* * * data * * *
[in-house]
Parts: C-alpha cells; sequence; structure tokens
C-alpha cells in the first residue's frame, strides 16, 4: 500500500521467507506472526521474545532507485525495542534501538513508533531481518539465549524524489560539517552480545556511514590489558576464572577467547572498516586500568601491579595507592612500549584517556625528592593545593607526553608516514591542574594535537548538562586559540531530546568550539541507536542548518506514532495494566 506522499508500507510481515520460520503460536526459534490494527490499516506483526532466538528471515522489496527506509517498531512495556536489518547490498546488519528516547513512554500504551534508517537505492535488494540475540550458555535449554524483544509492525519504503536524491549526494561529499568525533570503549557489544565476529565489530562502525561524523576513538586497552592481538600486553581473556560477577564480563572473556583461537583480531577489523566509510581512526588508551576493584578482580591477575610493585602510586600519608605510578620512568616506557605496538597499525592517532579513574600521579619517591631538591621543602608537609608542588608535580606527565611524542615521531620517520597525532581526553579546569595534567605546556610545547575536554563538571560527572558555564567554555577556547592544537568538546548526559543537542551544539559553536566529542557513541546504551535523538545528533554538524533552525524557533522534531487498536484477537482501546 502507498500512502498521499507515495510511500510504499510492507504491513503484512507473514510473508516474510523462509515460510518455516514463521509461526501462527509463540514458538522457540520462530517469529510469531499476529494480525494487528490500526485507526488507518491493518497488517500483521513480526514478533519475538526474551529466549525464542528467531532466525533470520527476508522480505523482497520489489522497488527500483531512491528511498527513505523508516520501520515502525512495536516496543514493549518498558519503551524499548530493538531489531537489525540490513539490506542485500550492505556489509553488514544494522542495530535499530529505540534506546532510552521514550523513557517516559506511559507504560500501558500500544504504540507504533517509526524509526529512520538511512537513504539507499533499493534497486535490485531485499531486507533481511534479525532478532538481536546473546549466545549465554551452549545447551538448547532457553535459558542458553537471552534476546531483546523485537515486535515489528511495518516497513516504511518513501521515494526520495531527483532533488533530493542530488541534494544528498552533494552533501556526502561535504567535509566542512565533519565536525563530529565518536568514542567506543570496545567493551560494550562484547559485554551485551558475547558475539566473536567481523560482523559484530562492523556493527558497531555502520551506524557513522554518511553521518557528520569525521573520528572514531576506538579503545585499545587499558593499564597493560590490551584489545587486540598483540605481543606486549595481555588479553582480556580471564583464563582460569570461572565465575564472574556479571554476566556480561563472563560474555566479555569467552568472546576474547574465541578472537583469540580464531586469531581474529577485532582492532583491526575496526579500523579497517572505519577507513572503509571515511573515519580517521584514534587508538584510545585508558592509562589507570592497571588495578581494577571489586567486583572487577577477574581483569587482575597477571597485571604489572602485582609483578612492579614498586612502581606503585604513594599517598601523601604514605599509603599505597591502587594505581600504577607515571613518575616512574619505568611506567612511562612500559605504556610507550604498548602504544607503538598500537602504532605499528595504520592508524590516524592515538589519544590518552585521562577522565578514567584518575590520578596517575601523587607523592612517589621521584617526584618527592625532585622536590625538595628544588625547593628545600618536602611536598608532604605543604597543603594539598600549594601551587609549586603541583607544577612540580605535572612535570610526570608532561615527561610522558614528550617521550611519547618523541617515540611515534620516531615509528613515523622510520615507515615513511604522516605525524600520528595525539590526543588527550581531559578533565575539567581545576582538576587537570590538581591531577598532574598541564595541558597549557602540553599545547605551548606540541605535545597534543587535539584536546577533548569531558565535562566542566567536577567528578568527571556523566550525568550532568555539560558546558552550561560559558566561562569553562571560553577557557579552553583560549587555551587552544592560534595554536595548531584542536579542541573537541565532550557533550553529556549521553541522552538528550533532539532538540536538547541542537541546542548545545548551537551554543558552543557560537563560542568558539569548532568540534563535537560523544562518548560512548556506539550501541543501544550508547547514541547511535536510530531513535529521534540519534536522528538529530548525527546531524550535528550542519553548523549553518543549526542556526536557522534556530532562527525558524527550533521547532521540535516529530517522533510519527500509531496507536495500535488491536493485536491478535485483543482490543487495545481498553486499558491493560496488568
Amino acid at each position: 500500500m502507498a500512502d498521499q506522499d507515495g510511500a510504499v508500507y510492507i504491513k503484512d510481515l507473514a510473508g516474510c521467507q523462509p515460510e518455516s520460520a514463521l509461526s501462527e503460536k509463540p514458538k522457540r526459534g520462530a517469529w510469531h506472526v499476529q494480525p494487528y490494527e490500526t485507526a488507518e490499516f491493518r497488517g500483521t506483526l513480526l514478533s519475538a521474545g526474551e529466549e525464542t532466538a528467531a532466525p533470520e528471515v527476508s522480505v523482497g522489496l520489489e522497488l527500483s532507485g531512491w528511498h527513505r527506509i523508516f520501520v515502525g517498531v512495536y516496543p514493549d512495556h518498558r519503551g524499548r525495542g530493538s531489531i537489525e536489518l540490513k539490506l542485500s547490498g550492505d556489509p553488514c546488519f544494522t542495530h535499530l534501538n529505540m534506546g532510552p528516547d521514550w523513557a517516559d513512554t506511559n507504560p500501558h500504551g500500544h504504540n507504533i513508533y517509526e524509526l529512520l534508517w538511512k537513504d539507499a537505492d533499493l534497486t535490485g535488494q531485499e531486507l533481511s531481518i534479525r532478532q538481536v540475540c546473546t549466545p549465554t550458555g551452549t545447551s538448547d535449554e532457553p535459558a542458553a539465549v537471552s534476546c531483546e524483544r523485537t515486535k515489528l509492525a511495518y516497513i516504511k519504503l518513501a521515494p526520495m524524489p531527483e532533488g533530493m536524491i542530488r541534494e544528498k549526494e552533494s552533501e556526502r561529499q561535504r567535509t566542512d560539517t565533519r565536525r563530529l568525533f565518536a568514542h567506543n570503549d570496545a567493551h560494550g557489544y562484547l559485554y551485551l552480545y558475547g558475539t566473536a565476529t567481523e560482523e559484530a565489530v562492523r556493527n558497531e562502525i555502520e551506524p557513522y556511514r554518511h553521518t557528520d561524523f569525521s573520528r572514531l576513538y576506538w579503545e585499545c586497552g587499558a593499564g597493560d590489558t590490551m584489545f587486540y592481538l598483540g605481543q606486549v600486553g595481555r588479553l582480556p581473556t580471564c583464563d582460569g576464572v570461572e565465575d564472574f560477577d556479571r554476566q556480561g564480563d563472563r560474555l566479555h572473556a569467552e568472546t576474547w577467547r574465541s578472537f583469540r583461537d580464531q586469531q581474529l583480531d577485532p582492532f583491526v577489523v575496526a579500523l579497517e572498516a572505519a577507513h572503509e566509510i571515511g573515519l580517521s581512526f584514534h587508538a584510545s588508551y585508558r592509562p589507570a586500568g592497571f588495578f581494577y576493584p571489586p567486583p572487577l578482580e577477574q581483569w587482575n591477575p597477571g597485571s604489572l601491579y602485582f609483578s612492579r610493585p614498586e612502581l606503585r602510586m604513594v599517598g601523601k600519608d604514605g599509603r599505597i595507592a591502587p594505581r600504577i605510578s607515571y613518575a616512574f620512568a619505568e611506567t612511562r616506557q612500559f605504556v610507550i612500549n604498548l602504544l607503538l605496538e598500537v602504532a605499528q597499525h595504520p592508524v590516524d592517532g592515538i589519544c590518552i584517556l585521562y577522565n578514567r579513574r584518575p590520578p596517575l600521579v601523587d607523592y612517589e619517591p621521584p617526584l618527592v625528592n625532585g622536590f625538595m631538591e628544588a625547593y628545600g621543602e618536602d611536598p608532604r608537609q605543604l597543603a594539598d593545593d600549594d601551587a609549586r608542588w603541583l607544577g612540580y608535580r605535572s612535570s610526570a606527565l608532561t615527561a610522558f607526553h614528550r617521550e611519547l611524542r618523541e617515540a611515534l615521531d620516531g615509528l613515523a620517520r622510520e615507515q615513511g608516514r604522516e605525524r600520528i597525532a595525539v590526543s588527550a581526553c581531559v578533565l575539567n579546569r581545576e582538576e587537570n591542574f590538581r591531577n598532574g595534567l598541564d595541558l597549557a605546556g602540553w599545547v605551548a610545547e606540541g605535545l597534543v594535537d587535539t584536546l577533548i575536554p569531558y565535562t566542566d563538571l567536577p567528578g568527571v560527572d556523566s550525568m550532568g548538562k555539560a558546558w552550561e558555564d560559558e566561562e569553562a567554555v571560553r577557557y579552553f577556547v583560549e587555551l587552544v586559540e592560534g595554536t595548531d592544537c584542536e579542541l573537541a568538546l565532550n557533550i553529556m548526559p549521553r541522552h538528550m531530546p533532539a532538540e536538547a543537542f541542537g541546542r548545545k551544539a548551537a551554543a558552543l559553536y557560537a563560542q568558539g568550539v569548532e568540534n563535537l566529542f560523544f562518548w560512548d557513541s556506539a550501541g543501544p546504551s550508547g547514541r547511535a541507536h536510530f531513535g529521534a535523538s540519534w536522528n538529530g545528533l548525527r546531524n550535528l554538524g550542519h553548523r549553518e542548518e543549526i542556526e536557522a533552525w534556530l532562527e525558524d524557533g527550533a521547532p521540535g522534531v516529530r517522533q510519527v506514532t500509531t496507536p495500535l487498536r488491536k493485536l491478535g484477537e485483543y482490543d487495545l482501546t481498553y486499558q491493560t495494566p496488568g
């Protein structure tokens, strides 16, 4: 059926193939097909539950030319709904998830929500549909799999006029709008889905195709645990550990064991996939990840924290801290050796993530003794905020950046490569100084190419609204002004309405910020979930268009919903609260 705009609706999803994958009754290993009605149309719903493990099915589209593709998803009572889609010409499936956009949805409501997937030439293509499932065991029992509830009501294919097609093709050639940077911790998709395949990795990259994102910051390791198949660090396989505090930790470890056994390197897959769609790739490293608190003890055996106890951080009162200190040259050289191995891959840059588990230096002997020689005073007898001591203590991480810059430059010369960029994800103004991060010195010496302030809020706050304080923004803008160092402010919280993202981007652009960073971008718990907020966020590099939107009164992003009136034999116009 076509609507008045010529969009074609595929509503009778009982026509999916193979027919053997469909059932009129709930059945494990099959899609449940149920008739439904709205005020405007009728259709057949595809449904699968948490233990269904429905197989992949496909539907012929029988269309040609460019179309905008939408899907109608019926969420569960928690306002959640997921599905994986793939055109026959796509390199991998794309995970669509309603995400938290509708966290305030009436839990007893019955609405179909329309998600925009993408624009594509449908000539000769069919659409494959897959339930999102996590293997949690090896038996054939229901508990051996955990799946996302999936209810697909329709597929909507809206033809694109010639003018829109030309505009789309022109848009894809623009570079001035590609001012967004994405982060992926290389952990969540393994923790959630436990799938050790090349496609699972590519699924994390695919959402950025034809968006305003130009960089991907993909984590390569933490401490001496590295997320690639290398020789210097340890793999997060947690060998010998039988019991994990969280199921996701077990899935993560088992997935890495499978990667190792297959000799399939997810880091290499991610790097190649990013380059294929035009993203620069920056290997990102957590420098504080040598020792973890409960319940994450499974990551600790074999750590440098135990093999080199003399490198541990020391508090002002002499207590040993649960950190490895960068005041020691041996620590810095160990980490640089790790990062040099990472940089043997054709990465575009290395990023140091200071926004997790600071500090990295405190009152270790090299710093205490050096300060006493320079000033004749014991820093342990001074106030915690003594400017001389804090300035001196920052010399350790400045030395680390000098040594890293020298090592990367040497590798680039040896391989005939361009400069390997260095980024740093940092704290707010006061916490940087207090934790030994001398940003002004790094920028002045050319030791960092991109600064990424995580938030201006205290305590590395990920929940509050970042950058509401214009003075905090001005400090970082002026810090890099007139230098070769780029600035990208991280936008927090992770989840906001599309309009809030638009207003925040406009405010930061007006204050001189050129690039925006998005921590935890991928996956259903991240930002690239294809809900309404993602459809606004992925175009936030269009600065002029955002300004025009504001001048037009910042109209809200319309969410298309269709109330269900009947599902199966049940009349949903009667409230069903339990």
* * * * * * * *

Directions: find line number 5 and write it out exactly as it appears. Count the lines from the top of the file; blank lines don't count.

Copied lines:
């Protein structure tokens, strides 16, 4: 059926193939097909539950030319709904998830929500549909799999006029709008889905195709645990550990064991996939990840924290801290050796993530003794905020950046490569100084190419609204002004309405910020979930268009919903609260 705009609706999803994958009754290993009605149309719903493990099915589209593709998803009572889609010409499936956009949805409501997937030439293509499932065991029992509830009501294919097609093709050639940077911790998709395949990795990259994102910051390791198949660090396989505090930790470890056994390197897959769609790739490293608190003890055996106890951080009162200190040259050289191995891959840059588990230096002997020689005073007898001591203590991480810059430059010369960029994800103004991060010195010496302030809020706050304080923004803008160092402010919280993202981007652009960073971008718990907020966020590099939107009164992003009136034999116009 076509609507008045010529969009074609595929509503009778009982026509999916193979027919053997469909059932009129709930059945494990099959899609449940149920008739439904709205005020405007009728259709057949595809449904699968948490233990269904429905197989992949496909539907012929029988269309040609460019179309905008939408899907109608019926969420569960928690306002959640997921599905994986793939055109026959796509390199991998794309995970669509309603995400938290509708966290305030009436839990007893019955609405179909329309998600925009993408624009594509449908000539000769069919659409494959897959339930999102996590293997949690090896038996054939229901508990051996955990799946996302999936209810697909329709597929909507809206033809694109010639003018829109030309505009789309022109848009894809623009570079001035590609001012967004994405982060992926290389952990969540393994923790959630436990799938050790090349496609699972590519699924994390695919959402950025034809968006305003130009960089991907993909984590390569933490401490001496590295997320690639290398020789210097340890793999997060947690060998010998039988019991994990969280199921996701077990899935993560088992997935890495499978990667190792297959000799399939997810880091290499991610790097190649990013380059294929035009993203620069920056290997990102957590420098504080040598020792973890409960319940994450499974990551600790074999750590440098135990093999080199003399490198541990020391508090002002002499207590040993649960950190490895960068005041020691041996620590810095160990980490640089790790990062040099990472940089043997054709990465575009290395990023140091200071926004997790600071500090990295405190009152270790090299710093205490050096300060006493320079000033004749014991820093342990001074106030915690003594400017001389804090300035001196920052010399350790400045030395680390000098040594890293020298090592990367040497590798680039040896391989005939361009400069390997260095980024740093940092704290707010006061916490940087207090934790030994001398940003002004790094920028002045050319030791960092991109600064990424995580938030201006205290305590590395990920929940509050970042950058509401214009003075905090001005400090970082002026810090890099007139230098070769780029600035990208991280936008927090992770989840906001599309309009809030638009207003925040406009405010930061007006204050001189050129690039925006998005921590935890991928996956259903991240930002690239294809809900309404993602459809606004992925175009936030269009600065002029955002300004025009504001001048037009910042109209809200319309969410298309269709109330269900009947599902199966049940009349949903009667409230069903339990």